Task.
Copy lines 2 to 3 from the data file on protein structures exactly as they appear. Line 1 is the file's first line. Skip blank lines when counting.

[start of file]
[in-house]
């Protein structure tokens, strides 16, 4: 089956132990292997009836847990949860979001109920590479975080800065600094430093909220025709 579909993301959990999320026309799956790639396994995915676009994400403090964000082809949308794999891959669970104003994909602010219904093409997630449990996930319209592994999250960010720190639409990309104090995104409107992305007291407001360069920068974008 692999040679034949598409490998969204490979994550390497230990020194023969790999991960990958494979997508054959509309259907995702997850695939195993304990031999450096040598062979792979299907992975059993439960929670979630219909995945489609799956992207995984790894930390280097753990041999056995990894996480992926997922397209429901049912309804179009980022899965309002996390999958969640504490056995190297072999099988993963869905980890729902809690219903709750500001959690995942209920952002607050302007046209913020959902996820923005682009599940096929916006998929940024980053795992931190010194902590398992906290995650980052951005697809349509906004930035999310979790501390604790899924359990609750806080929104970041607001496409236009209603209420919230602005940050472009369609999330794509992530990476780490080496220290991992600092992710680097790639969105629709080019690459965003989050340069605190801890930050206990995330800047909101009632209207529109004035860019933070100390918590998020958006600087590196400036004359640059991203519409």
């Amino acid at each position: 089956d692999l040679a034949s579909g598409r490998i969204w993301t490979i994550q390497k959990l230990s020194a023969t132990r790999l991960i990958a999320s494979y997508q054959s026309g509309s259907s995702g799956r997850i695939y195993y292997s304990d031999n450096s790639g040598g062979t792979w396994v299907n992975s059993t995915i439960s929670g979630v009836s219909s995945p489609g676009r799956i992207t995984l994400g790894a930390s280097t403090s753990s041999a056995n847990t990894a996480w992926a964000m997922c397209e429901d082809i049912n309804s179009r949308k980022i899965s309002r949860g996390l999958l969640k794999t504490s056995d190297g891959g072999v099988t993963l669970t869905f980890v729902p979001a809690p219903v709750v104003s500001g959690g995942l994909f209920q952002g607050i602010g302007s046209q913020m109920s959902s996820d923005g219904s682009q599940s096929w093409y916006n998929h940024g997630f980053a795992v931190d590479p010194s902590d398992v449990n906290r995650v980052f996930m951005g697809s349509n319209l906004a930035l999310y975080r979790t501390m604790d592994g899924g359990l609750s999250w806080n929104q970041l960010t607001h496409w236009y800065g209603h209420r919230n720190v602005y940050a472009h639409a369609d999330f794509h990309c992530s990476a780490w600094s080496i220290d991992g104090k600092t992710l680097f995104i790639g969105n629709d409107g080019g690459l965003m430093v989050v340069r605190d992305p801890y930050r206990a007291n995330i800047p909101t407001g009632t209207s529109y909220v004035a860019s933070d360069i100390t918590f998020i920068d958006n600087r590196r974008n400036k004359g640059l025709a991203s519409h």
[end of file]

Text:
């Protein structure tokens, strides 16, 4: 089956132990292997009836847990949860979001109920590479975080800065600094430093909220025709 579909993301959990999320026309799956790639396994995915676009994400403090964000082809949308794999891959669970104003994909602010219904093409997630449990996930319209592994999250960010720190639409990309104090995104409107992305007291407001360069920068974008 692999040679034949598409490998969204490979994550390497230990020194023969790999991960990958494979997508054959509309259907995702997850695939195993304990031999450096040598062979792979299907992975059993439960929670979630219909995945489609799956992207995984790894930390280097753990041999056995990894996480992926997922397209429901049912309804179009980022899965309002996390999958969640504490056995190297072999099988993963869905980890729902809690219903709750500001959690995942209920952002607050302007046209913020959902996820923005682009599940096929916006998929940024980053795992931190010194902590398992906290995650980052951005697809349509906004930035999310979790501390604790899924359990609750806080929104970041607001496409236009209603209420919230602005940050472009369609999330794509992530990476780490080496220290991992600092992710680097790639969105629709080019690459965003989050340069605190801890930050206990995330800047909101009632209207529109004035860019933070100390918590998020958006600087590196400036004359640059991203519409």
């Amino acid at each position: 089956d692999l040679a034949s579909g598409r490998i969204w993301t490979i994550q390497k959990l230990s020194a023969t132990r790999l991960i990958a999320s494979y997508q054959s026309g509309s259907s995702g799956r997850i695939y195993y292997s304990d031999n450096s790639g040598g062979t792979w396994v299907n992975s059993t995915i439960s929670g979630v009836s219909s995945p489609g676009r799956i992207t995984l994400g790894a930390s280097t403090s753990s041999a056995n847990t990894a996480w992926a964000m997922c397209e429901d082809i049912n309804s179009r949308k980022i899965s309002r949860g996390l999958l969640k794999t504490s056995d190297g891959g072999v099988t993963l669970t869905f980890v729902p979001a809690p219903v709750v104003s500001g959690g995942l994909f209920q952002g607050i602010g302007s046209q913020m109920s959902s996820d923005g219904s682009q599940s096929w093409y916006n998929h940024g997630f980053a795992v931190d590479p010194s902590d398992v449990n906290r995650v980052f996930m951005g697809s349509n319209l906004a930035l999310y975080r979790t501390m604790d592994g899924g359990l609750s999250w806080n929104q970041l960010t607001h496409w236009y800065g209603h209420r919230n720190v602005y940050a472009h639409a369609d999330f794509h990309c992530s990476a780490w600094s080496i220290d991992g104090k600092t992710l680097f995104i790639g969105n629709d409107g080019g690459l965003m430093v989050v340069r605190d992305p801890y930050r206990a007291n995330i800047p909101t407001g009632t209207s529109y909220v004035a860019s933070d360069i100390t918590f998020i920068d958006n600087r590196r974008n400036k004359g640059l025709a991203s519409h």